Why, after all these years, I still need riding lessons

Freedom in the hunt field
Freedom and I are getting "tuned up" this summer.
If you’re not actively working to get better at what you do, there’s a good chance you’re getting worse, no matter what the quality of your initial training may have been.

I read this on the Internet (The Energy Project) and it encapsulated what I feel about working with a trainer.

I’ve had a lot of riding lessons in my life. A lot. I’ve worked with some great trainers and if I could remember everything they told me, I’d probably be fine. The problems are 1) I need to be reminded what I know and 2) Freedom is a different kind of horse from my past horses . . . which means what I learned in the past doesn’t always apply.

Before Freedom I always had horses that were basically “kick along” lazy. Those, I’ve been told, are the easy horses to ride. And that’s true. If I kept my leg on and my hands soft, I would ride forward to fences and almost always get a good spot. I didn’t need fancy bits to keep my horses under control. Heck, I rode Kroni in a bitless bridle even in the hunt field. All I had to do to slow him down was whisper “whoa!”

Freedom is another beast altogether. Sometimes I wonder if he’s even the same species. In car terms, Kroni was a Hummer and Freedom is a Mazerati. He’s sensitive, highly tuned and can go from 0-35 faster than anything I’ve ever ridden. He’s also anxious and worried, especially when he gets tired or feels over faced.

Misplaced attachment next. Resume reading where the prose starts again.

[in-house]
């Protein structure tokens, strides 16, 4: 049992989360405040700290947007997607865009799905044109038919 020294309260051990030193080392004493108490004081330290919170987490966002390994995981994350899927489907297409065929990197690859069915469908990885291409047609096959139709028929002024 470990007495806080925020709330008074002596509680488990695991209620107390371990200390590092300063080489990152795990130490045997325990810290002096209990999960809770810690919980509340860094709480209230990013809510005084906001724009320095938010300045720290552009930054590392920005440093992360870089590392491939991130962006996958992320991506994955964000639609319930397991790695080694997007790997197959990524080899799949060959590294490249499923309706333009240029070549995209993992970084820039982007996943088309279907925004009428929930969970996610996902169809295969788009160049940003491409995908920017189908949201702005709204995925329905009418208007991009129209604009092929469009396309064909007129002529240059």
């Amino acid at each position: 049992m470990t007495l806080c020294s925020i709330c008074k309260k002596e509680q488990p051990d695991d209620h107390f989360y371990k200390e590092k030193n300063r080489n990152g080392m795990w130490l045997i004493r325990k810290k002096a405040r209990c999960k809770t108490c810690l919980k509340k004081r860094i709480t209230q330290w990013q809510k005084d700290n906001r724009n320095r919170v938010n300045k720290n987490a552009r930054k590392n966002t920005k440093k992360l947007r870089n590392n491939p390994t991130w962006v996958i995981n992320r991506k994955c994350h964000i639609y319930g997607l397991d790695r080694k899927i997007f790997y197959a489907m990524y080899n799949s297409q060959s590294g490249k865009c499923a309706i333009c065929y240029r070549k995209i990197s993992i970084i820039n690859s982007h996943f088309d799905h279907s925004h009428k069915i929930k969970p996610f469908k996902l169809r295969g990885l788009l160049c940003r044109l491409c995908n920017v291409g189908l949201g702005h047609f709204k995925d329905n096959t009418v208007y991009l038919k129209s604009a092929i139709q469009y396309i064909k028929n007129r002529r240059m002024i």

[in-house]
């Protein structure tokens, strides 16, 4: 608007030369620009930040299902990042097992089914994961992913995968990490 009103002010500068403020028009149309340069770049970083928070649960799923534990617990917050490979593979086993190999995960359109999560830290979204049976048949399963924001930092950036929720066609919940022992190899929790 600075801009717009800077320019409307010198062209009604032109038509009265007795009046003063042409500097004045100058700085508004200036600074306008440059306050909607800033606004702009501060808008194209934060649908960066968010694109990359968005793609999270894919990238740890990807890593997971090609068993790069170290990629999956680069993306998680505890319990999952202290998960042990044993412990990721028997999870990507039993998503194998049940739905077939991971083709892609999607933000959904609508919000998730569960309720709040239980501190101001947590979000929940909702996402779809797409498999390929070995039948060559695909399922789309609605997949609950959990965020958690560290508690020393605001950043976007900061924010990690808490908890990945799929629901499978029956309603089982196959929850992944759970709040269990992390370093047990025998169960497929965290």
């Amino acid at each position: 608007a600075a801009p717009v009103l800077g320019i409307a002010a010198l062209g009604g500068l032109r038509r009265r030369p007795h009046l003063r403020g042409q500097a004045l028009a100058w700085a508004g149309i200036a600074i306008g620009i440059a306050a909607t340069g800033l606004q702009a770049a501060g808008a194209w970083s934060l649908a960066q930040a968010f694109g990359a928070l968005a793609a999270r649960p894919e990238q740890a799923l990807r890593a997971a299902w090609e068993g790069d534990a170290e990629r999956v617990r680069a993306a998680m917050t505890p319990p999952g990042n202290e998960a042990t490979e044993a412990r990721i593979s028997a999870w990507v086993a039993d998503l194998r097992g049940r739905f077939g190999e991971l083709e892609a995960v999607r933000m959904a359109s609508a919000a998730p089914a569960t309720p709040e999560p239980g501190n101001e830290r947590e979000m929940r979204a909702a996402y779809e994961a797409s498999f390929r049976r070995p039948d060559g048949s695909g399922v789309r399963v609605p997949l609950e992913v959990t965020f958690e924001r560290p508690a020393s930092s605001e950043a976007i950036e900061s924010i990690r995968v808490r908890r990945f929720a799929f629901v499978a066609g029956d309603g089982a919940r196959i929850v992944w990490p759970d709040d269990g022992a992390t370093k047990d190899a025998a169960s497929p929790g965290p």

When that happens he gets behind my leg, flips his head and, if we’re jumping, flattens and runs at the fences — or equally frustrating, starts getting more and more crooked. When that happens, I usually trot a fence or two and then stop jumping, even if we’re out in the hunt field. I just don’t feel safe jumping a horse that isn’t even looking at the fences.

Freedom has improved greatly over the past few years. He’s much more confident over fences and much more relaxed on the flat. But having a pair of eyes on the ground and someone who can set up exercises that address our weaknesses is critical to continuing to improve. Without those educated eyes it’s all too easy to develop bad habits. Before long those bad habits feel “normal” and then they become difficult to fix.

This summer I decided that I would invest in some lessons that would bring us to the fall season better prepared . . . and safer.

That’s not always as easily done as you might think. Last summer I took two or three lessons from a trainer and found that her approach didn’t mesh with what I needed.

This summer I’ve had better luck. Maybe it’s a sign of the bad economy but I’ve had the opportunity to ride with two very accomplished trainers who have both helped me re-evaluate my strategies and re-align my body and my technique. I’m amazed — and grateful — that instructors of this caliber will come to our public riding arena. If I had to trailer to my lessons they wouldn’t happen very often.

Tune in later for some specifics!

3 thoughts on “Why, after all these years, I still need riding lessons

  1. Why would you think you did not need coaching? Even Olympic level riders have trainers. That is what makes riding so engrossing– you can never perfect it!

  2. Thanks for posting this. I frequently get comments from non-equestrian friends and family when I mention that I have a riding lesson on such-and-such day. Comments like “Why do you take riding lessons if you already know how to ride?”. I usually reply with something along the lines of “For the same reasons that Tiger Woods and Serena Williams still have coaches. I aim to improve my skills and my connection with the horse during each ride.” Professional support not only helps me to keep improving but also prevents my skills from deteriorating. Great post! Thanks!

    1. My husband has been asking me for years if I’m ever going to know how to ride! The answer is, probably not. Of course, I need fewer lessons now than I used to, but the goal post is always moving.

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